In the poem, “Break of Day in the Trenches”, the author, Isaac Rosenberg shows the theme that endless conflict leads emotionally numb soldiers to snap, through the literary devices, tone and personification.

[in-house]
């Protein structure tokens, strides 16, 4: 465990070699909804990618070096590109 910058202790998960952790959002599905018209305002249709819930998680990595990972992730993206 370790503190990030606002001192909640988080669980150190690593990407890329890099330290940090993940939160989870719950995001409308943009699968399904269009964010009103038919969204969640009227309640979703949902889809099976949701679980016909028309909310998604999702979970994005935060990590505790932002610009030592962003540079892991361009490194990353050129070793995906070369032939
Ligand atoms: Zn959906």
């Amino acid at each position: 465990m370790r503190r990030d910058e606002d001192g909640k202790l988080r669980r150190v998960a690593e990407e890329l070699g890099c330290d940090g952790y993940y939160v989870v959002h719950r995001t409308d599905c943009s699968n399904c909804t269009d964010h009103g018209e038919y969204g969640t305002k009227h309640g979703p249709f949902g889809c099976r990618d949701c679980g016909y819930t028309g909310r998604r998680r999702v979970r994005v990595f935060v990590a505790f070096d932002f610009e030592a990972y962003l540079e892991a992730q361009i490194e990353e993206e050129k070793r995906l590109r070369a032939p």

Tone is used by Rosenberg to furthermore reveal the theme in this poem. The two that he uses are musing and contemplative tones. The author uses the air of musing in this poem throughout the beginning few lines of the poem. When a soldier is immersed into war they are exposed to the death of their friends and peers, they are taken from their family, and they are forced to repel any emotions. The soldier who is telling his story is sitting in the war trench at sunrise or in his words, the “druid Time”. The Druids are an ancient civilization who at sunrise made sacrifices to their gods. This leads readers to believe that the soldier is sitting among what could be interpreted the human “sacrifices” that war had taken. Around him there are soldiers lying dead for seemingly no good reason. To be talking in the tone of curiosity rather than pain and horror in that situation, it shows that he has numbed himself to the feelings that would naturally come to him because he is so used to seeing the display of death. The other tone that is used by the author is a tone of contemplation. Rosenberg shifts from talking to himself, to directly addressing the rat, asking questions and drawing his own conclusions. The soldier gets more and more demanding of the rat as the poem goes on, eventually asking it, what do the eyes of mankind say. The soldier uses the rat to ask all of these questions because he knows he shouldn’t be thinking emotionally. He can’t control himself and he has to let off steam by talking to a rat, which can’t respond or judge him. He then has a final break in his mind, using the death of a poppy to symbolize death of soldiers. He says, “Poppies whose roots are in man’s veins/ Drop and are ever dropping;/ But mine in my ear is safe-/ Just a little...
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